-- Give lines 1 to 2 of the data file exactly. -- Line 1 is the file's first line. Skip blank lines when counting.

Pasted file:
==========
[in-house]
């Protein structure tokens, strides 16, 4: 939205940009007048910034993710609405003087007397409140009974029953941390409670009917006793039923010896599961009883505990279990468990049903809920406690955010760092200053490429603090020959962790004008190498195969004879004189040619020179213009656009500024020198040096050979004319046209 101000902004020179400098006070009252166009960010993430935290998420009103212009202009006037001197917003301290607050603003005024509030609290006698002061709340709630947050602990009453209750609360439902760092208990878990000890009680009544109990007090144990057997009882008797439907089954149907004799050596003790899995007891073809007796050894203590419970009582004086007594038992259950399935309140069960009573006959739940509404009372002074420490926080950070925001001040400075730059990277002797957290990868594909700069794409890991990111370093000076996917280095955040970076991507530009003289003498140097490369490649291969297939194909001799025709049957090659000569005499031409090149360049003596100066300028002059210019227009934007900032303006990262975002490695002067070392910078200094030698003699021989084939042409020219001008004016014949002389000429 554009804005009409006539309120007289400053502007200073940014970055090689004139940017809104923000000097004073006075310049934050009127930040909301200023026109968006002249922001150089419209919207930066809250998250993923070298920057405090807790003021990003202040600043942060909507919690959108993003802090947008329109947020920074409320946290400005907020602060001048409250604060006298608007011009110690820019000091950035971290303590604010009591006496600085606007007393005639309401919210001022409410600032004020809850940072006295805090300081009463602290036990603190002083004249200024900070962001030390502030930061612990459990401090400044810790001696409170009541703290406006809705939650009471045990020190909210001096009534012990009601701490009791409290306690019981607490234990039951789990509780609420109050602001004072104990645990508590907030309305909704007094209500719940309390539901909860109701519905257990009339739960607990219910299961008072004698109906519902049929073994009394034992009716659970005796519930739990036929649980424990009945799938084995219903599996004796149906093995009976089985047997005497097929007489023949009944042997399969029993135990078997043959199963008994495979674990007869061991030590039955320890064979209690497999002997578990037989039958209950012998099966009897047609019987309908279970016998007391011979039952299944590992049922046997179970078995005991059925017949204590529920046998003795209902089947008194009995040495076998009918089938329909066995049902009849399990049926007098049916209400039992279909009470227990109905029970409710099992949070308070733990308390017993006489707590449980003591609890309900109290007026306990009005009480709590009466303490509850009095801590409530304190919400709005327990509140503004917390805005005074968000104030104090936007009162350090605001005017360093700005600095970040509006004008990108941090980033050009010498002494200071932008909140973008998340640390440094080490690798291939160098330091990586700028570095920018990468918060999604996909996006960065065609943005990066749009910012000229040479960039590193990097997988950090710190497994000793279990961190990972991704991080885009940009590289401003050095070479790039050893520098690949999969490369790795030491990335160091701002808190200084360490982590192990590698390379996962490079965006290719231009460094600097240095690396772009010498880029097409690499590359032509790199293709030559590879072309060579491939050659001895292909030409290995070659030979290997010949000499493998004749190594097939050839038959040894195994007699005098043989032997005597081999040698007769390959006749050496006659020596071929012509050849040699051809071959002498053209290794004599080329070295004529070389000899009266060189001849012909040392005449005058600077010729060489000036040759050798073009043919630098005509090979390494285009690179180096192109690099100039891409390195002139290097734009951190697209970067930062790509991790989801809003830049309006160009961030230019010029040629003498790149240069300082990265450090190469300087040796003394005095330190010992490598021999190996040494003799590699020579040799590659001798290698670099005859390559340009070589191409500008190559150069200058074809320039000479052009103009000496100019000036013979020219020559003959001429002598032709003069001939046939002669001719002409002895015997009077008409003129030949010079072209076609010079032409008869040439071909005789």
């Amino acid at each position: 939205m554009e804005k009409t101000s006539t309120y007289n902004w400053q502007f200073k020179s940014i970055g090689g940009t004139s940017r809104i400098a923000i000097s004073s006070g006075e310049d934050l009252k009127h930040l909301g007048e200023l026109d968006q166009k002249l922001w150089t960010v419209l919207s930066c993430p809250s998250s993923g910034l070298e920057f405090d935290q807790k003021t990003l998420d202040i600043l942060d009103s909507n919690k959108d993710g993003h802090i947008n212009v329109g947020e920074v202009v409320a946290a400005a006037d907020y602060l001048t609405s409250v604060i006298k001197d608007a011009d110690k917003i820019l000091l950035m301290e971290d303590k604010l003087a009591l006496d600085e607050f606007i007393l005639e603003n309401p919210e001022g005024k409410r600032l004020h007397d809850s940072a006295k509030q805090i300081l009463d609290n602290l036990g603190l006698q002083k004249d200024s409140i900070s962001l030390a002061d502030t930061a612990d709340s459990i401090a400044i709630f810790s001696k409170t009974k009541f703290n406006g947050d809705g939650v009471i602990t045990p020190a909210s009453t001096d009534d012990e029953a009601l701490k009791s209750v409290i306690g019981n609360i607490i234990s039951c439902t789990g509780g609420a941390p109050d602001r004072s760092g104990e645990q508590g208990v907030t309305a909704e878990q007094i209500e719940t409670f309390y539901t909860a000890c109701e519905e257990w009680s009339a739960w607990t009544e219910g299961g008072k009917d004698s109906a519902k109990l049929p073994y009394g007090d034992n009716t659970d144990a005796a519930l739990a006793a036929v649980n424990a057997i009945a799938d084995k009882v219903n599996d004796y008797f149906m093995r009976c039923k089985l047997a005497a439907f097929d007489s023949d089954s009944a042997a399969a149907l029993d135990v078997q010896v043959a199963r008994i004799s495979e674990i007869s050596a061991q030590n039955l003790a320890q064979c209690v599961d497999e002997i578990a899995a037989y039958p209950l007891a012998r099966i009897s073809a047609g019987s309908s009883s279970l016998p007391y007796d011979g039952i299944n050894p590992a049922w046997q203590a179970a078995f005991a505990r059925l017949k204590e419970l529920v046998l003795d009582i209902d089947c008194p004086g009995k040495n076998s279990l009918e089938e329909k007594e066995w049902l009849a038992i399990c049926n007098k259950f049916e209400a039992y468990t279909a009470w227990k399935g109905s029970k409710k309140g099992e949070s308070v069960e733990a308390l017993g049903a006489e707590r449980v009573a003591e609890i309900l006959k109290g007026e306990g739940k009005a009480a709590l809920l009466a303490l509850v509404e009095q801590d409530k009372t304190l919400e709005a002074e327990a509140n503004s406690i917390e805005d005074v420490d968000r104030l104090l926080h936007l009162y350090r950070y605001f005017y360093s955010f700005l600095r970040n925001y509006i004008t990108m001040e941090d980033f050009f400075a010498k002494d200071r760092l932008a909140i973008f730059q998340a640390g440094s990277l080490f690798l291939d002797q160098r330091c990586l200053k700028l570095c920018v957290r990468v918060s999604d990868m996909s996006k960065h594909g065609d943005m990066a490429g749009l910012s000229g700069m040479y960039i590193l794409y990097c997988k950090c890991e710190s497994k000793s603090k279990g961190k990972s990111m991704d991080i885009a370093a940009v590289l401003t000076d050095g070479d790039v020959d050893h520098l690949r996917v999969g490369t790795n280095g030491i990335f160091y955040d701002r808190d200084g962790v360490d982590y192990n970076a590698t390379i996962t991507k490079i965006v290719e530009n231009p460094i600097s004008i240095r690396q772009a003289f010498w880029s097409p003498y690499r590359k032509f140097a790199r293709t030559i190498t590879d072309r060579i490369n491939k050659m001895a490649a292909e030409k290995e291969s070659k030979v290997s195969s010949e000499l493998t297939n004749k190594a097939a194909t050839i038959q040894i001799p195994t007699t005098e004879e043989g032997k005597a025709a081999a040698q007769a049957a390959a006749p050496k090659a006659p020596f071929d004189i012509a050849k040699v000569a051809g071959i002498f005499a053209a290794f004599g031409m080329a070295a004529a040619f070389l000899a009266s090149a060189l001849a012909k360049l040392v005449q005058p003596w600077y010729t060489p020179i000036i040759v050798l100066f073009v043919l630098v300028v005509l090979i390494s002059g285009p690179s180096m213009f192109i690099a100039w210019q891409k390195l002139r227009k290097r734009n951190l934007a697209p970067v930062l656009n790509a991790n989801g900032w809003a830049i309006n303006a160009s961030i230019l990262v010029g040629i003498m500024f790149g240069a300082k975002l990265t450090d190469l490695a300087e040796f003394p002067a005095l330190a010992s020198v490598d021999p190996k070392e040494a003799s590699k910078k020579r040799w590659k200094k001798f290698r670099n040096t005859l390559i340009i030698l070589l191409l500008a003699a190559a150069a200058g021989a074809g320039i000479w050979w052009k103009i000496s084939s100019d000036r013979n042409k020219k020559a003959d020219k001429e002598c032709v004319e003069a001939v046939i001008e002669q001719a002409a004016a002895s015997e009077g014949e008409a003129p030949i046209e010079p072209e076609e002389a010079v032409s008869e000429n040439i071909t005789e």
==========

[in-house]
């Protein structure tokens, strides 16, 4: 939205940009007048910034993710609405003087007397409140009974029953941390409670009917006793039923010896599961009883505990279990468990049903809920406690955010760092200053490429603090020959962790004008190498195969004879004189040619020179213009656009500024020198040096050979004319046209 101000902004020179400098006070009252166009960010993430935290998420009103212009202009006037001197917003301290607050603003005024509030609290006698002061709340709630947050602990009453209750609360439902760092208990878990000890009680009544109990007090144990057997009882008797439907089954149907004799050596003790899995007891073809007796050894203590419970009582004086007594038992259950399935309140069960009573006959739940509404009372002074420490926080950070925001001040400075730059990277002797957290990868594909700069794409890991990111370093000076996917280095955040970076991507530009003289003498140097490369490649291969297939194909001799025709049957090659000569005499031409090149360049003596100066300028002059210019227009934007900032303006990262975002490695002067070392910078200094030698003699021989084939042409020219001008004016014949002389000429 554009804005009409006539309120007289400053502007200073940014970055090689004139940017809104923000000097004073006075310049934050009127930040909301200023026109968006002249922001150089419209919207930066809250998250993923070298920057405090807790003021990003202040600043942060909507919690959108993003802090947008329109947020920074409320946290400005907020602060001048409250604060006298608007011009110690820019000091950035971290303590604010009591006496600085606007007393005639309401919210001022409410600032004020809850940072006295805090300081009463602290036990603190002083004249200024900070962001030390502030930061612990459990401090400044810790001696409170009541703290406006809705939650009471045990020190909210001096009534012990009601701490009791409290306690019981607490234990039951789990509780609420109050602001004072104990645990508590907030309305909704007094209500719940309390539901909860109701519905257990009339739960607990219910299961008072004698109906519902049929073994009394034992009716659970005796519930739990036929649980424990009945799938084995219903599996004796149906093995009976089985047997005497097929007489023949009944042997399969029993135990078997043959199963008994495979674990007869061991030590039955320890064979209690497999002997578990037989039958209950012998099966009897047609019987309908279970016998007391011979039952299944590992049922046997179970078995005991059925017949204590529920046998003795209902089947008194009995040495076998009918089938329909066995049902009849399990049926007098049916209400039992279909009470227990109905029970409710099992949070308070733990308390017993006489707590449980003591609890309900109290007026306990009005009480709590009466303490509850009095801590409530304190919400709005327990509140503004917390805005005074968000104030104090936007009162350090605001005017360093700005600095970040509006004008990108941090980033050009010498002494200071932008909140973008998340640390440094080490690798291939160098330091990586700028570095920018990468918060999604996909996006960065065609943005990066749009910012000229040479960039590193990097997988950090710190497994000793279990961190990972991704991080885009940009590289401003050095070479790039050893520098690949999969490369790795030491990335160091701002808190200084360490982590192990590698390379996962490079965006290719231009460094600097240095690396772009010498880029097409690499590359032509790199293709030559590879072309060579491939050659001895292909030409290995070659030979290997010949000499493998004749190594097939050839038959040894195994007699005098043989032997005597081999040698007769390959006749050496006659020596071929012509050849040699051809071959002498053209290794004599080329070295004529070389000899009266060189001849012909040392005449005058600077010729060489000036040759050798073009043919630098005509090979390494285009690179180096192109690099100039891409390195002139290097734009951190697209970067930062790509991790989801809003830049309006160009961030230019010029040629003498790149240069300082990265450090190469300087040796003394005095330190010992490598021999190996040494003799590699020579040799590659001798290698670099005859390559340009070589191409500008190559150069200058074809320039000479052009103009000496100019000036013979020219020559003959001429002598032709003069001939046939002669001719002409002895015997009077008409003129030949010079072209076609010079032409008869040439071909005789």